“In cases of demurrage, the loss may be proved by showing what that vessel, or such a vessel, could have earned during the detention. This may be the testimony of those who hired or let vessels at the time, by the expenses incurred in victualling the crew, by the hazard to the vessel from the nature and waters of the harbor or ports where she was detained.

“In cases where a claim is preferred to the Board for compensation, for a loss sustained by capture and condemnation, the value of the property at the place of destination at the probable time of its arrival, had it not been prevented by capture, may be proved by the affidavits of auctioneers, brokers and others disinterested in the particular case, or in any cases under the commission: prices current published at such times and places, will afford very satisfactory evidence as to value. Evidence should be obtained from all the considerable seaports in the United States of the premium paid for insurance from the various foreign ports, especially in the West Indies or other foreign ports; and where the party has insured his property, he should prove the rate of premium at which he insured it.” (Moore, International Adjudications description begins John Bassett Moore, ed., International Adjudications; Ancient and Modern, History and Documents, Together with Mediatorial Reports, Advisory Opinions, and the Decisions of Domestic Commissions, on International Claims (New York, 1929–1936). description ends , IV, 93–95.)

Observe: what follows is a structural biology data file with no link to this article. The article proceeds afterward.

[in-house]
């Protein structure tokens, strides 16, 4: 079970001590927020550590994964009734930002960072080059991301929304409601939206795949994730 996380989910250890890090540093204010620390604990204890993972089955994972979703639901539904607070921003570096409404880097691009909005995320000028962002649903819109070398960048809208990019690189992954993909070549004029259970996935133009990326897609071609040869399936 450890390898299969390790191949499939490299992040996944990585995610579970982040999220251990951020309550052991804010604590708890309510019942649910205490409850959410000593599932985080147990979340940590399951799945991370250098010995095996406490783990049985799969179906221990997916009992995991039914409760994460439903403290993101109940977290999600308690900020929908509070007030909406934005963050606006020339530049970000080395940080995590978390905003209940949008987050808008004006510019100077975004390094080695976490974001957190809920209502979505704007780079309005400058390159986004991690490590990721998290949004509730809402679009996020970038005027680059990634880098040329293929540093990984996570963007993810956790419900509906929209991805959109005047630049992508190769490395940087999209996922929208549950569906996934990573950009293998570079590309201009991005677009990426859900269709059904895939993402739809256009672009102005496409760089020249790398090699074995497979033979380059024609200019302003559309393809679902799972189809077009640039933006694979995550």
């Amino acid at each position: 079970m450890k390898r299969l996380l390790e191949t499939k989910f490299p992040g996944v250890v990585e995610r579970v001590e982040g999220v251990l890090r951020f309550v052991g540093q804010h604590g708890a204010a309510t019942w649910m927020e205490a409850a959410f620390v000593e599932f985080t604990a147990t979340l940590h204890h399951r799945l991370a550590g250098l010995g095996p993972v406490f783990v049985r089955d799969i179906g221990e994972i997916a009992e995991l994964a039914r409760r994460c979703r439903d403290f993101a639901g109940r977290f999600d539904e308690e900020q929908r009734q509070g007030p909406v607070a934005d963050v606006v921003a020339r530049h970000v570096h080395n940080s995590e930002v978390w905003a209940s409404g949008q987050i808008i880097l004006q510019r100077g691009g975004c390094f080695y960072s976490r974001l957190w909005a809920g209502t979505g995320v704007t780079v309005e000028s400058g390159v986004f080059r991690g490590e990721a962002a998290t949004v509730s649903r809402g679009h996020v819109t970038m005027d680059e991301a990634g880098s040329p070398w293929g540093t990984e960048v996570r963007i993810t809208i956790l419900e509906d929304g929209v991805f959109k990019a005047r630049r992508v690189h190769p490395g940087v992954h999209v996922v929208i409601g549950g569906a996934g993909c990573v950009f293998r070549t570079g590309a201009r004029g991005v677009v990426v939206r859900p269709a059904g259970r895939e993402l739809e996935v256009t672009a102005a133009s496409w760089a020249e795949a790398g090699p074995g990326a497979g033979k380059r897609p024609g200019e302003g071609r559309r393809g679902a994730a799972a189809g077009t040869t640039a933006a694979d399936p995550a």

3At the Battle of Rivoli on January 13–14, 1797, Napoleon overwhelmingly defeated the Austrians, who retreated into the Alps. On February 2, Mantua capitulated. Napoleon then marched into the Alps on a campaign which resulted in the collapse of the Austrian defense and which brought Austria to the verge of military disaster. On April 7, Napoleon and the Austrians agreed to an armistice which was to expire on April 13 (Réimpression de L’Ancien Moniteur description begins Réimpression de L’Ancien Moniteur, Seule Histoire Authentique et Inaltérée de la Révolution Française (Paris, 1847). description ends , XXVIII, 669–70). On April 18 the preliminaries of peace were signed near Leoben (Martens, Recûeil description begins Georg Friedrich von Martens, Recûeil des principaux Traités d’Alliance, de Paix, de Trêve, de Neutralité, de Commerce, de Limites, d’Echange etc. conclus par les puissances de l’Europe tant entre elles qu’avec les puissances et etats dans d’autres parties du monde depuis 1761 jusqu’à présent, 2nd edition (Göttingen, 1817–1829), III, V, VI. description ends , VI, 385–90). Napoleon was willing to agree to the preliminaries of peace because of the widespread rising of the Tyrolese, increased opposition by the Venetians, and his fear that he would soon be confronted by a much larger force of Austrians.